Will the Catherine Calderwood saga damage Nicola Sturgeon?

Only time will tell how great the damage is in the wake of the chief medical adviser’s departure.

“In a different context, in a party political context perhaps the decision might have been more straightforward,” Nicola Sturgeon admitted during a bruising encounter with journalists over her handling of Dr Catherine Calderwood’s departure.

The usual considerations of “spin and news management” were not at the forefront of her mind in deciding the future of the country’s chief medical officer in the middle of a pandemic.

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First Minister Nicola Sturgeon and Chief Medical Officer Dr Catherine Calderwood deliver an update on coronavirus last month. Dr Calderwood officially resigned on Sunday

The First Minister eventually made it clear to Dr Calderwood that her two weekend trips to a “second home” in the East Neuk of Fife, in direct contravention of official public guidance fronted by the chief medic herself, meant that she could no longer continue in the role.

This was Sunday evening and the medic agreed to quit.

But this came a full 24 hours after the revelations first emerged which clearly left Dr Calderwood’s position completely untenable as the face of the public awareness campaign to “stay at home.”

Some might respect the fact that the First Minister didn’t react by immediately throwing Dr Calderwood to the wolves. Indeed, it seems Ms Sturgeon was not told, at first, by Dr Calderwood of a previous visit to the Fife bolt-hole the weekend before last.

Former chief medical officer Dr Catherine Calderwood alongside health secretary Jeane Freeman

The blame surely lies with the medic, not the SNP leader? Well up to a point. But this is a time of national crisis when families are finding themselves without incomes as jobs disappear as a result of this lockdown, while others have been banished from seeing sick loved ones or unable to attend funerals of a departed family member.

Every aspect of the First Minister’s response is under scrutiny. And so she was forced to defend her decision-making processes in the most uncomfortable daily coronavirus news briefing she has yet faced at St Andrews House yesterday.

What changed in the 24 hours between the first phone call with Dr Calderwood on Saturday and the realisation that she would have to go? Well no new information came to light, Ms Sturgeon said.

The immediate government reaction was a forlorn attempt to keep the chief medic in post, by pulling a high-profile television advertising campaign which she had fronted up and relegating her to a more behind the scenes role. But as the story started to pick up global interest, this was never going to be enough.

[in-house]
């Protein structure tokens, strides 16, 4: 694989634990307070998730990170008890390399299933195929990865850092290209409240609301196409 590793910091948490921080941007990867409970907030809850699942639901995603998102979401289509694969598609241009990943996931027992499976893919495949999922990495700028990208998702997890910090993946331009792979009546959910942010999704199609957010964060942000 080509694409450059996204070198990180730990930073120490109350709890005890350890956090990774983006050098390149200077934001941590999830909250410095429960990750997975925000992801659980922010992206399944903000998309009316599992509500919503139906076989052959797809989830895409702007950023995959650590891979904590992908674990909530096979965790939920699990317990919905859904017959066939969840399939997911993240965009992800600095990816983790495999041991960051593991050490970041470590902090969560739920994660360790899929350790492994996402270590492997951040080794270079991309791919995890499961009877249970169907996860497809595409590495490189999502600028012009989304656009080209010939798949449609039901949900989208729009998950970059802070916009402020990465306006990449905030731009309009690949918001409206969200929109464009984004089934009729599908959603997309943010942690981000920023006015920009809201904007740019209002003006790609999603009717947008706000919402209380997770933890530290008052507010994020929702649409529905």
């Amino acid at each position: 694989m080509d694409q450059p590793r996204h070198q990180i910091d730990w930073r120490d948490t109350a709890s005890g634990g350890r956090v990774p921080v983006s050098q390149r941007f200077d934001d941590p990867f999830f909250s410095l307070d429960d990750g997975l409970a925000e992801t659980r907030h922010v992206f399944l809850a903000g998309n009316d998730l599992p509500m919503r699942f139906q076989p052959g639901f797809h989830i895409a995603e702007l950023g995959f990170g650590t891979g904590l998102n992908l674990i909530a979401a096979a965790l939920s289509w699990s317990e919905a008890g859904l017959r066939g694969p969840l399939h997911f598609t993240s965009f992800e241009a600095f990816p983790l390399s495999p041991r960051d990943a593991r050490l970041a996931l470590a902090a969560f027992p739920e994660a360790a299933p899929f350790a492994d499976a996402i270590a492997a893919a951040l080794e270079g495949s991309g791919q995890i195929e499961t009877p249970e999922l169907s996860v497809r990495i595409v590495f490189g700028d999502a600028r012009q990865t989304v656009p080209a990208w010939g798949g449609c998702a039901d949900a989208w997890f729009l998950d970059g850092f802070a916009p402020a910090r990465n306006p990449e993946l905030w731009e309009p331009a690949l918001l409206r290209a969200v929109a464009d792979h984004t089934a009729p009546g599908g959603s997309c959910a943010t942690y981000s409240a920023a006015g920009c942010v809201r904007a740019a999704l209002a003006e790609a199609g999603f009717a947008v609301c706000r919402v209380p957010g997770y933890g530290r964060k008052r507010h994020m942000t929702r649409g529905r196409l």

The wave of public anger and unfavourable coverage posed a real risk of undermining the Scottish Government’s public information campaign instructing people to stay at home.

This strategy lies at the heart of efforts to halt the spread of the virus, but if the chief medical officer is flouting such rules, then why not all of us?

Dr Calderwood’s advice and hard work may well have been invaluable in Scotland’s response up to now, as Ms Sturgeon insists.

But the balance faced by the SNP leader was the need to keep her chief medical officer on board, against the danger that she was undermining “ public trust and confidence” in the Government’s message. In the end, the latter consideration prevailed.

That the timing coincides with the tragic deaths of 16 residents at a care home in Glasgow from the virus and the death of a member of staff at a separate care home in Lanarkshire just compounds the Government’s difficulties. So far compliance levels with the lockdown have been well observed in Scotland.

If this deteriorates in the aftermath of the weekend’s events ministers will face a major headache trying to regain trust. Infection and deaths rates have mercifully remained proportionately lower so far in Scotland than the rest of the UK and other parts of Europe.

If it stays that way as speculation builds of a peak in the coming weeks, perhaps ministers can point to this as a broader indication of the success of the strategy.

The problem for Ms Sturgeon will be whether her Government’s response to the pandemic will be remembered over time by this fiasco.

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